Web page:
QHPs can also be sold off-exchange. Some carriers are choosing to sell their certified QHPs both on and off exchange (with all enrollees in the same pool for risk-sharing purposes) – but policies sold off-exchange do not have to be certified as QHPs.

They are still good quality plans though – the days of Swiss-cheese coverage are over, regardless of how policies are purchased. And off-exchange plans are guaranteed issue regardless of medical history, just like policies in the exchanges. The same open enrollment dates apply outside the exchange, and most of the special enrollment period rules also apply to plans purchased outside the exchange.

To enroll … or not … in an ACA exchange

The exchange is the best option for people who qualify for premium subsidies and cost-sharing subsidies, as subsidies are only available for plans purchased in the exchanges. In October 2016, HHS estimated that there were 2.5 million people with off-exchange coverage who would be eligible for subsidies if they switched to the exchange instead. Some of those people might be well aware of the subsidies in the exchange but may have opted for off-exchange plans for reasons other than cost. But it’s also likely that a good number of those folks aren’t aware of how much less they could be paying in premiums if they switched to the exchange.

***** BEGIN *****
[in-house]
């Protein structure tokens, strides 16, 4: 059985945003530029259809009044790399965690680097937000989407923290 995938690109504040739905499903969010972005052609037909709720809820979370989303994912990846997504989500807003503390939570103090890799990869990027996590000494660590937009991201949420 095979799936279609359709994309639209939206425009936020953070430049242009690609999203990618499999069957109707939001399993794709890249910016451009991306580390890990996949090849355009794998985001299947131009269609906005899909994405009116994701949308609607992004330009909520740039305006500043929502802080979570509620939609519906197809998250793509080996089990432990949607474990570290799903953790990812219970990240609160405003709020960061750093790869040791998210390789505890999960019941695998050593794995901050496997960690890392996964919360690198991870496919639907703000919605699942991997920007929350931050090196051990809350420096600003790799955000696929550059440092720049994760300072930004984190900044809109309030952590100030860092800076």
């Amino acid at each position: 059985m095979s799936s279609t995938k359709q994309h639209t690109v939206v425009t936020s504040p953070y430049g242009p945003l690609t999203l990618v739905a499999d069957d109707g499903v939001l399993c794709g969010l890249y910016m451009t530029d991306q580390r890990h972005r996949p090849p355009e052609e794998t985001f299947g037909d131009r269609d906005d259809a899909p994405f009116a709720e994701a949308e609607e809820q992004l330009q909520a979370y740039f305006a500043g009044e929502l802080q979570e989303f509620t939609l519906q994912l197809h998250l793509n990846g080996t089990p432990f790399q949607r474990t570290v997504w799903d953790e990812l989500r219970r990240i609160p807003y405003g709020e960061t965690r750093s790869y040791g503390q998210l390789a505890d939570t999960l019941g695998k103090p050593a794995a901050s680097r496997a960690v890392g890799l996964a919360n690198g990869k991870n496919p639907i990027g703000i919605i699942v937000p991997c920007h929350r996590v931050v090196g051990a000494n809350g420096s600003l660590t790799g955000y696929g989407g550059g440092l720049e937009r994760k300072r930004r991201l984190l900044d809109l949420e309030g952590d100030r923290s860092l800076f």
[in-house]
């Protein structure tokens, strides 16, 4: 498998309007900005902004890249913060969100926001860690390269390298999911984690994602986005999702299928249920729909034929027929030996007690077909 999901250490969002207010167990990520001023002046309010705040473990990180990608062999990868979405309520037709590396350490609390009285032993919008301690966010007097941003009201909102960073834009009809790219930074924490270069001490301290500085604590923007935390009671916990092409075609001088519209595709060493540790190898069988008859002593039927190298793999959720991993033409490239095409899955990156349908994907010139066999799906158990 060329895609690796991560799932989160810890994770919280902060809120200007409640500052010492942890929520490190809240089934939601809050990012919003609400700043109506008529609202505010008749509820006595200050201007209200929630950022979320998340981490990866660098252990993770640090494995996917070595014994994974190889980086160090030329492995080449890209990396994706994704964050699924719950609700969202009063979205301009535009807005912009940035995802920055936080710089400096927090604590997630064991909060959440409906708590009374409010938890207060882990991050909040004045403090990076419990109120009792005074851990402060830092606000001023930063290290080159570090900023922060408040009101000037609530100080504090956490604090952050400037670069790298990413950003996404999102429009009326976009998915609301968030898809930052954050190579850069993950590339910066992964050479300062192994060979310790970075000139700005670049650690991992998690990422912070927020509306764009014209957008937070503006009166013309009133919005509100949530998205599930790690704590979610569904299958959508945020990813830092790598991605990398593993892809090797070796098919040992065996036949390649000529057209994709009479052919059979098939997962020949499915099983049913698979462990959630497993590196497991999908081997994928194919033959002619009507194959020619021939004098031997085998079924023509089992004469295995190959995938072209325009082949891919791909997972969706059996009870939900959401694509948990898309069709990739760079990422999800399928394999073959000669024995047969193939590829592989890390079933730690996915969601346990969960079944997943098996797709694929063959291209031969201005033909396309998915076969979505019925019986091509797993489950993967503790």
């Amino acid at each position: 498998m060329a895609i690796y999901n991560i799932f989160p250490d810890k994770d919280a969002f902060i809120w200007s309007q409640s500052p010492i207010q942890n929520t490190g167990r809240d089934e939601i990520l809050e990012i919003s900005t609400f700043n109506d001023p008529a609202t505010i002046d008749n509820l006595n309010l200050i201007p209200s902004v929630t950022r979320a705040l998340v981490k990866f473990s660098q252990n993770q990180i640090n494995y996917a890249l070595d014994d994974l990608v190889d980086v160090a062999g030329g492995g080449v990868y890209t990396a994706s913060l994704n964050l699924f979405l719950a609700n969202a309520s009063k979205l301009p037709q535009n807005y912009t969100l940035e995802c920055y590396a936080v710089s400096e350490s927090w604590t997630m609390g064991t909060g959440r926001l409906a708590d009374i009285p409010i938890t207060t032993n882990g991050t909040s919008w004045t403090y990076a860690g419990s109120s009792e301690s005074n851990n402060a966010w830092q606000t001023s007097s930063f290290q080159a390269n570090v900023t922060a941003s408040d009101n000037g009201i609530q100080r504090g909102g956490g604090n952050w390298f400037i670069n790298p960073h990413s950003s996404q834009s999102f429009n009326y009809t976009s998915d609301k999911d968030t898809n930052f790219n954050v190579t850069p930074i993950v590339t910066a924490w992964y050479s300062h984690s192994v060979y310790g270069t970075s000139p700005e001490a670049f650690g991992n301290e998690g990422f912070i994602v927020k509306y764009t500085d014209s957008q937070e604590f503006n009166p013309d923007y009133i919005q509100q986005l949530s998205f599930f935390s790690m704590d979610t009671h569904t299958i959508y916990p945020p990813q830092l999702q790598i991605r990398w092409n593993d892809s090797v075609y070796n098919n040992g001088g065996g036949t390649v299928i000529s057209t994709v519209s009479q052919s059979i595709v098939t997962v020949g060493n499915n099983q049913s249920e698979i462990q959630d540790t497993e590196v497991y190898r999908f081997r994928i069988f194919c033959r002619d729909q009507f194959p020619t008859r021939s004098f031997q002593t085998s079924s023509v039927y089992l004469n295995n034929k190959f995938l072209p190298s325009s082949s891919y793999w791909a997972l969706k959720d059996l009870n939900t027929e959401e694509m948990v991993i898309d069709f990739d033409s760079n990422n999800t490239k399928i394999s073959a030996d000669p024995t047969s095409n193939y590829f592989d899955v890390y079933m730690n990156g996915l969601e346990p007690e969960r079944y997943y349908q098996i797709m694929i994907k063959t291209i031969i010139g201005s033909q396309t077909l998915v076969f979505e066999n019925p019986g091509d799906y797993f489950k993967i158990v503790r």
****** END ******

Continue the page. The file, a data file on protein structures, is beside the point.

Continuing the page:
It’s also important to note that if you begin the year with an income that isn’t subsidy eligible and then your income drops during the year to a level that would make you eligible for a subsidy, you would only be able to start getting a subsidy at that point if you were already enrolled in an exchange plan. If you renew your off-exchange plan, or opt for an off-exchange plan during open enrollment, you won’t be able to switch to a subsidy-eligible exchange plan until the next open enrollment, regardless of any mid-year changes in your income.

But what if you don’t qualify for a subsidy (and are fairly certain that will continue to be the case all year), or would just prefer to skip the exchange? Whatever the reason, if you want to get coverage outside of the exchange, you still have access to ACA-qualified health insurance policies.

Plan design, pricing may differ

If the same policy is sold on and off-exchange, the price will be the same. Some carriers opt to sell identical plans both inside the exchange and outside the exchange. For those plans, the premium will not vary, regardless of whether it’s purchase on-exchange or off-exchange (of course, if you qualify for a subsidy, the after-subsidy price will be lower in the exchange).

But carriers can choose to offer different plan designs or networks for their on-exchange plans and their off-exchange plans. If a carrier is offering plans outside the exchange that are different from the plans they offer inside the exchange, the pricing will be different too – although all of the carrier’s enrollees will be in a single risk-pool.

Some carriers are only offering plans outside the exchange, so you’ll need to shop off-exchange in order to see their plans. In some states, the “best” coverage is off exchange, in others, it’s on the exchange.